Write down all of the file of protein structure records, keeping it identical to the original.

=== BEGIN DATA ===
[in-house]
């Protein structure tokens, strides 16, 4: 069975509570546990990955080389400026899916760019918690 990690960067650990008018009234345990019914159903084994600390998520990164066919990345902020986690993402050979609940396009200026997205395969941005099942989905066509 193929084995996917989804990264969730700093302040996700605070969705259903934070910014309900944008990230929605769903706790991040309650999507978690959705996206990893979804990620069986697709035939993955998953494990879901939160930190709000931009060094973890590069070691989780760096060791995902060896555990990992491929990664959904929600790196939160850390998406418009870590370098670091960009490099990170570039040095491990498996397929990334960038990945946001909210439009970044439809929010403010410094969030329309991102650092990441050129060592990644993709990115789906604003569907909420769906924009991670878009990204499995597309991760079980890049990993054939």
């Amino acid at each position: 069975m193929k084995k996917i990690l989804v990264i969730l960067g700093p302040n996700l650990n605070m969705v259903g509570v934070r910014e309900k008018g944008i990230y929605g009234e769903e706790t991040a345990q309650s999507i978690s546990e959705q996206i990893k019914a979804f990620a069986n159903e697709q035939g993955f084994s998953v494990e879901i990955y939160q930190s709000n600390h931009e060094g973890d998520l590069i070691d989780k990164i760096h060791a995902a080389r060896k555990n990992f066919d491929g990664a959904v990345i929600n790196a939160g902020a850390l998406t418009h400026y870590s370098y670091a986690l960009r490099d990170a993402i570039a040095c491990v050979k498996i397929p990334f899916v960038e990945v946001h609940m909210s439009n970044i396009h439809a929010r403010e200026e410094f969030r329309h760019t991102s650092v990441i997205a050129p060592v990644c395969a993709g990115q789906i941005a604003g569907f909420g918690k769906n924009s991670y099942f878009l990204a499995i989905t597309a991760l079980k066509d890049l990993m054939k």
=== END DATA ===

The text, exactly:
[in-house]
């Protein structure tokens, strides 16, 4: 069975509570546990990955080389400026899916760019918690 990690960067650990008018009234345990019914159903084994600390998520990164066919990345902020986690993402050979609940396009200026997205395969941005099942989905066509 193929084995996917989804990264969730700093302040996700605070969705259903934070910014309900944008990230929605769903706790991040309650999507978690959705996206990893979804990620069986697709035939993955998953494990879901939160930190709000931009060094973890590069070691989780760096060791995902060896555990990992491929990664959904929600790196939160850390998406418009870590370098670091960009490099990170570039040095491990498996397929990334960038990945946001909210439009970044439809929010403010410094969030329309991102650092990441050129060592990644993709990115789906604003569907909420769906924009991670878009990204499995597309991760079980890049990993054939």
């Amino acid at each position: 069975m193929k084995k996917i990690l989804v990264i969730l960067g700093p302040n996700l650990n605070m969705v259903g509570v934070r910014e309900k008018g944008i990230y929605g009234e769903e706790t991040a345990q309650s999507i978690s546990e959705q996206i990893k019914a979804f990620a069986n159903e697709q035939g993955f084994s998953v494990e879901i990955y939160q930190s709000n600390h931009e060094g973890d998520l590069i070691d989780k990164i760096h060791a995902a080389r060896k555990n990992f066919d491929g990664a959904v990345i929600n790196a939160g902020a850390l998406t418009h400026y870590s370098y670091a986690l960009r490099d990170a993402i570039a040095c491990v050979k498996i397929p990334f899916v960038e990945v946001h609940m909210s439009n970044i396009h439809a929010r403010e200026e410094f969030r329309h760019t991102s650092v990441i997205a050129p060592v990644c395969a993709g990115q789906i941005a604003g569907f909420g918690k769906n924009s991670y099942f878009l990204a499995i989905t597309a991760l079980k066509d890049l990993m054939k």